No adverse side effects are expected up to doses of 60 grams per day – but those individuals with milk allergies should avoid bovine colostrum. Doses of 10 grams and up have been used in the majority of human studies and it is unknown if lower doses will provide any meaningful immune or gastrointestinal benefits. Many capsule-form products provide no more than 1 gram of colostrum per serving, while powder forms may deliver levels associated with clinical effectiveness (10 grams and higher).


1.Antonio J, Sanders MS, Van Gammeren D. The effects of bovine colostrum supplementation on body composition and exercise performance in active men and women. Nutrition. 2001 Mar;17(3):243-7.

2.Ashraf H, Mahalanabis D, Mitra AK, Tzipori S, Fuchs GJ. Hyperimmune bovine colostrum in the treatment of shigellosis in children: a double-blind, randomized, controlled trial. Acta Paediatr. 2001 Dec;90(12):1373-8.

3.Bolke E, Jehle PM, Hausmann F, Daubler A, Wiedeck H, Steinbach G, Storck M, Orth K. Preoperative oral application of immunoglobulin-enriched colostrum milk and mediator response during abdominal surgery. Shock. 2002 Jan;17(1):9-12.

4.Brinkworth GD, Buckley JD, Bourdon PC, Gulbin JP, David A. Oral bovine colostrum supplementation enhances buffer capacity but not rowing performance in elite female rowers. Int J Sport Nutr Exerc Metab. 2002 Sep;12(3):349-65.

5.Buckley JD, Abbott MJ, Brinkworth GD, Whyte PB. Bovine colostrum supplementation during endurance running training improves recovery, but not performance. J Sci Med Sport. 2002 Jun;5(2):65-79.

6.Buckley JD, Brinkworth GD, Abbott MJ. Effect of bovine colostrum on anaerobic exercise performance and plasma insulin-like growth factor I. J Sports Sci. 2003 Jul;21(7):577-88.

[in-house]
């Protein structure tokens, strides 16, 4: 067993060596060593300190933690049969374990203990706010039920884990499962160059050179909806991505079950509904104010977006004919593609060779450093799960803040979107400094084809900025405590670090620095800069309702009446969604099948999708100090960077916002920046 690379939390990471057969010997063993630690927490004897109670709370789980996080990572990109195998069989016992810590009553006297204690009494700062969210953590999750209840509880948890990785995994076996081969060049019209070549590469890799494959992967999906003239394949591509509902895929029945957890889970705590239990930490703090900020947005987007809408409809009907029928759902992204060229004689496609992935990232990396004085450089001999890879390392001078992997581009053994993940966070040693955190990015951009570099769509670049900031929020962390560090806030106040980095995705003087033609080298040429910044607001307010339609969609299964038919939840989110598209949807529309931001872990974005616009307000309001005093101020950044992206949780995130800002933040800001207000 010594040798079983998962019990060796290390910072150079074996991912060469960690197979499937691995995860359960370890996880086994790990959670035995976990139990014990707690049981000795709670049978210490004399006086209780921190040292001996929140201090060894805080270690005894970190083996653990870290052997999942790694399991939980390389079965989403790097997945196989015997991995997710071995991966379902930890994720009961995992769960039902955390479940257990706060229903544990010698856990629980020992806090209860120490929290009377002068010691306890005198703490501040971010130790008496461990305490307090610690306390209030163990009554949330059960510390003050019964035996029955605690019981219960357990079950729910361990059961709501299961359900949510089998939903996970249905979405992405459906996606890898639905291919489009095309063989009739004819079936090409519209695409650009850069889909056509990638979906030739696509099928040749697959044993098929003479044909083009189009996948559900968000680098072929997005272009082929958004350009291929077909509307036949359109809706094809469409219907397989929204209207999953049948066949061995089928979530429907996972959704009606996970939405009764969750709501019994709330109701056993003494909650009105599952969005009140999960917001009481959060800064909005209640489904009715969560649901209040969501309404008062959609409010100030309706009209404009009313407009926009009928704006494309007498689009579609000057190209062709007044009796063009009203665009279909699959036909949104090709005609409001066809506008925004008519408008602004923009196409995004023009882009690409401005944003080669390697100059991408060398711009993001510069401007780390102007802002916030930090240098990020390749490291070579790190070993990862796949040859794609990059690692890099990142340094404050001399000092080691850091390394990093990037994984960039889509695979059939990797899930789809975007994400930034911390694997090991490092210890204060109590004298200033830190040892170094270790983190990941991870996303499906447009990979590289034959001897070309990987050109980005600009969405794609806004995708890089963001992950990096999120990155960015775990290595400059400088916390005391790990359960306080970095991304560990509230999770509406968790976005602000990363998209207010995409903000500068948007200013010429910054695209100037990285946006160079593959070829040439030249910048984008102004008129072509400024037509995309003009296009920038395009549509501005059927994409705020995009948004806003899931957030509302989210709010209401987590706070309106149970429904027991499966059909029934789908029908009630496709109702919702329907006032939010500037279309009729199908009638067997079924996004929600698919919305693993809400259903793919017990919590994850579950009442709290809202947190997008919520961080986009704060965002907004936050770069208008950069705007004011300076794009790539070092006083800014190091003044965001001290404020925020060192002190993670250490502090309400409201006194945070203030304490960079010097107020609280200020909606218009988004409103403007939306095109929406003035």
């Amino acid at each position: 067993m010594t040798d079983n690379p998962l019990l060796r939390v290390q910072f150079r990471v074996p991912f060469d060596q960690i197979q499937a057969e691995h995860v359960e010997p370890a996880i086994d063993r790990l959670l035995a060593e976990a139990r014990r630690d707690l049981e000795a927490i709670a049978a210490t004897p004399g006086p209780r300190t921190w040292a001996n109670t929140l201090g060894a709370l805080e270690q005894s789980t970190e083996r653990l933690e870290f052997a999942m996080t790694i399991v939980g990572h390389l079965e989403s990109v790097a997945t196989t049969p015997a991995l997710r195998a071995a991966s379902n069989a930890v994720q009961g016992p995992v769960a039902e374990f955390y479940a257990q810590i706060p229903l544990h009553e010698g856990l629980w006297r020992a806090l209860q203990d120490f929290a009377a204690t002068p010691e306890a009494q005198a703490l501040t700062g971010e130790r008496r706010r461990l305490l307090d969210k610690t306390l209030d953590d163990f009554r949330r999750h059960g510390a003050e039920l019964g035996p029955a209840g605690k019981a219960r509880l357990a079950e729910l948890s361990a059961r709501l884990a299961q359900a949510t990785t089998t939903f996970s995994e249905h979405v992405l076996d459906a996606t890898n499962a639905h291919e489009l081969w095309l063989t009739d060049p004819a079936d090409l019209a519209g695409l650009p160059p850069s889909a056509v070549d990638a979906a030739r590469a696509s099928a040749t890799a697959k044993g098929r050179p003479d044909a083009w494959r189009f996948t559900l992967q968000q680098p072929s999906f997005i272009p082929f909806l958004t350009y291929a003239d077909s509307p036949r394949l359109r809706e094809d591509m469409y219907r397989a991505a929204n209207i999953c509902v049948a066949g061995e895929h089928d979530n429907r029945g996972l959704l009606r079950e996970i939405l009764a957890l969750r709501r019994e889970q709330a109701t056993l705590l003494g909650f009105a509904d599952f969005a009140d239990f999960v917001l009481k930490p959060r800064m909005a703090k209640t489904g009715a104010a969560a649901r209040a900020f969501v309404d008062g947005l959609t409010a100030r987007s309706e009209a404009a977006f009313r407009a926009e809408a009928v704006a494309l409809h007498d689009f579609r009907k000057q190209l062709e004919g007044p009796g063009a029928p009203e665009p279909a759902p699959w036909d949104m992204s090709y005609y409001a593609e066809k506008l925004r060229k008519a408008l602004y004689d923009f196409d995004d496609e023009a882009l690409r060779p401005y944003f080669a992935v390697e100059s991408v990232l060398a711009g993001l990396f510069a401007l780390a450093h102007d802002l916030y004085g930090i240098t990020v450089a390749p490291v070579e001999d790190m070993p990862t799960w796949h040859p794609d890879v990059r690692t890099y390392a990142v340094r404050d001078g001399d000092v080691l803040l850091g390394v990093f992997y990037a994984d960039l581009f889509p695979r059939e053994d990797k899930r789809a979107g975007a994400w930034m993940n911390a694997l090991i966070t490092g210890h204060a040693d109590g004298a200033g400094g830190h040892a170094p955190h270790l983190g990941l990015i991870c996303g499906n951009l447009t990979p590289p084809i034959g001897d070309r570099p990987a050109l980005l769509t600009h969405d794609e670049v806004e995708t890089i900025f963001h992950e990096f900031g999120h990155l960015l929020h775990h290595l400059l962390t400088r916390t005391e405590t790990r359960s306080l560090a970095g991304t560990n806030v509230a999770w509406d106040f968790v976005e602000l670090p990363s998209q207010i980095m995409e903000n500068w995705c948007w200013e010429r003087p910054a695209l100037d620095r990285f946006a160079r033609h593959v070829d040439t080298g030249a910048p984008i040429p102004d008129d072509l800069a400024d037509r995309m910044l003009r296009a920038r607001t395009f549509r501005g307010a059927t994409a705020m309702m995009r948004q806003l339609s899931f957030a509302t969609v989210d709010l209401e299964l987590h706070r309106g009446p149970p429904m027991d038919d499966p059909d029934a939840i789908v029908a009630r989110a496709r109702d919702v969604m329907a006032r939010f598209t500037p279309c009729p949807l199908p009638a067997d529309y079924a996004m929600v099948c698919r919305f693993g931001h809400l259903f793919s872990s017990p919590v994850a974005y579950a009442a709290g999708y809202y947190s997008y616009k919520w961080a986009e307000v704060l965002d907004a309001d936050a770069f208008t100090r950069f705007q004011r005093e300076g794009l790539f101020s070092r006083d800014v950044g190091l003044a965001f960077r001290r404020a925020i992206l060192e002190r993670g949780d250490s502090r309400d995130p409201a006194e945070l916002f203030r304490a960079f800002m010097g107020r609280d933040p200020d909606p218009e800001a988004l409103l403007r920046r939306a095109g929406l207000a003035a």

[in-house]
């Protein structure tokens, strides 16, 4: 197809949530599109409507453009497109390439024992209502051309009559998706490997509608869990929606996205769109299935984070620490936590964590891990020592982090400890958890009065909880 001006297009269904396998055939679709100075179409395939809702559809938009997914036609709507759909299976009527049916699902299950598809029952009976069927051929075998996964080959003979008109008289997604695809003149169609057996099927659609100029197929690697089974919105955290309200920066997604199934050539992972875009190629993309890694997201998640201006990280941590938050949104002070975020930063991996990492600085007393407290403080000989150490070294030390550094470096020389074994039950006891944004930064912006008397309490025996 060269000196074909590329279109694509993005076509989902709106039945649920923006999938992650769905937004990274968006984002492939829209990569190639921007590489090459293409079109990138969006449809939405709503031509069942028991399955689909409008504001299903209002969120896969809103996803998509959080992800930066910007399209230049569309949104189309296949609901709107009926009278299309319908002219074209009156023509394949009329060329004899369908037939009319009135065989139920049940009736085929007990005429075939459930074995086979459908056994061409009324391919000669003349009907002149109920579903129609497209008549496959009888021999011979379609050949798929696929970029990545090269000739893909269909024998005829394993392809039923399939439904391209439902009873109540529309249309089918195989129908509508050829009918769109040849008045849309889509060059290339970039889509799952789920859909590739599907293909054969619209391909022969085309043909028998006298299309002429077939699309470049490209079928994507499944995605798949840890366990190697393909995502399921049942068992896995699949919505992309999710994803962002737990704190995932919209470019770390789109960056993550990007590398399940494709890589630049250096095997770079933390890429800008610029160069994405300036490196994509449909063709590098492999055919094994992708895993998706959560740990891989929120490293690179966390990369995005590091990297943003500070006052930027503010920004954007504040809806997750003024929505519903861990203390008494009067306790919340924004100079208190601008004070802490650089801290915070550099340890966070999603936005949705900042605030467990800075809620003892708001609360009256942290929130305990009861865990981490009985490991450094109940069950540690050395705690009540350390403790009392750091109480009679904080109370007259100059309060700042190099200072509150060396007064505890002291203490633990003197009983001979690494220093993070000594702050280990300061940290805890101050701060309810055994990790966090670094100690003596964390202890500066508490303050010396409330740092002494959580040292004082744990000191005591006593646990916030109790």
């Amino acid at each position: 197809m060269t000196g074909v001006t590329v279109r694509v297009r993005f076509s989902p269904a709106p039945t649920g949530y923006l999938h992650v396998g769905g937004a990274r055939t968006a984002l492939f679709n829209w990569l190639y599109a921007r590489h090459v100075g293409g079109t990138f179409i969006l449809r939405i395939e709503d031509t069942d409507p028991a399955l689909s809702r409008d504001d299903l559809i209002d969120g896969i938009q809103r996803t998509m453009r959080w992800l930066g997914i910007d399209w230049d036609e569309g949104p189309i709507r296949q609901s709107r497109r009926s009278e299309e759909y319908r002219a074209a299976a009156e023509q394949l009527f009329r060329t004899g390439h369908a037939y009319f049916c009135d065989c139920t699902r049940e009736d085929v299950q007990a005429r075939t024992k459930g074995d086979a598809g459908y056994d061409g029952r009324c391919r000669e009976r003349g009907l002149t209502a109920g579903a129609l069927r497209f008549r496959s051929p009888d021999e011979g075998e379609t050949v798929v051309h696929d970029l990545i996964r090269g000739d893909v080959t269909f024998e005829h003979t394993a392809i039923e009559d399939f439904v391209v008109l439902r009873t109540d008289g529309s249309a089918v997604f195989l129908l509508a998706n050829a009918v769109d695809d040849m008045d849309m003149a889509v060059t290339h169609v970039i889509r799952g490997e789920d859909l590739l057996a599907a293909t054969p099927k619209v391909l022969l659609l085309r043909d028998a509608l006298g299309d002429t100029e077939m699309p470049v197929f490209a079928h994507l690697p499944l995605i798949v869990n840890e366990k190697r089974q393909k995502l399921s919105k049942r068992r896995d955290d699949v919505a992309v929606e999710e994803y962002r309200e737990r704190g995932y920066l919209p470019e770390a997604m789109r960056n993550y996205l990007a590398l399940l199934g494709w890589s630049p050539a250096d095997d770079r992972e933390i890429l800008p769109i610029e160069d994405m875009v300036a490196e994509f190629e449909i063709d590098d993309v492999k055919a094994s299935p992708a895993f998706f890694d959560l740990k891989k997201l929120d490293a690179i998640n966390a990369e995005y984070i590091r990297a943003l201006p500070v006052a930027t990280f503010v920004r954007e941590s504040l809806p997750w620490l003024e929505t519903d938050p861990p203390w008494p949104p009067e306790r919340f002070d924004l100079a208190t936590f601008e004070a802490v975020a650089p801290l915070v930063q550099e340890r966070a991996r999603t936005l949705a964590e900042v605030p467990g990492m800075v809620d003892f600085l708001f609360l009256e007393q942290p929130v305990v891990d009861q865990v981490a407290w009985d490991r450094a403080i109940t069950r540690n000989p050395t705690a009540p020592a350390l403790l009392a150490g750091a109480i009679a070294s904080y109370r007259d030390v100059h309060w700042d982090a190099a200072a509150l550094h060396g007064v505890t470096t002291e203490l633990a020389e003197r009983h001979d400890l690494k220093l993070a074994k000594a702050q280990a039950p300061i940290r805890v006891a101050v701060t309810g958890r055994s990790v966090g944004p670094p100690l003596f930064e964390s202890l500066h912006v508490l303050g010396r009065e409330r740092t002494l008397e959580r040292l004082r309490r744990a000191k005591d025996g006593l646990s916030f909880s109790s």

7.Casswall TH, Sarker SA, Albert MJ, Fuchs GJ, Bergstrom M, Bjorck L, Hammarstrom L. Treatment of Helicobacter pylori infection in infants in rural Bangladesh with oral immunoglobulins from hyperimmune bovine colostrum. Aliment Pharmacol Ther. 1998 Jun;12(6):563-8.

8.Coombes JS, Conacher M, Austen SK, Marshall PA. Dose effects of oral bovine colostrum on physical work capacity in cyclists. Med Sci Sports Exerc. 2002 Jul;34(7):1184-8.

9.Davidson GP, Whyte PB, Daniels E, Franklin K, Nunan H, McCloud PI, Moore AG, Moore DJ. Passive immunisation of children with bovine colostrum containing antibodies to human rotavirus. Lancet. 1989 Sep 23;2(8665):709-12.

10.Ebina T, Sato A, Umezu K, Ishida N, Ohyama S, Oizumi A, Aikawa K, Katagiri S, Katsushima N, Imai A, et al. Prevention of rotavirus infection by oral administration of cow colostrum containing antihumanrotavirus antibody. Med Microbiol Immunol (Berl). 1985;174(4):177-85.

11.Greenberg and Cello. 1996. Treatment of severe diarrhea caused by Cryptosporidium parvum with oral bovine immunoglobulins concentrate in patients with AIDS. J. AIDS and Hum. Retrovirol. 13:348-354.

12.He F, Tuomola E, Arvilommi H, Salminen S. Modulation of human humoral immune response through orally administered bovine colostrum. FEMS Immunol Med Microbiol. 2001 Aug;31(2):93-6.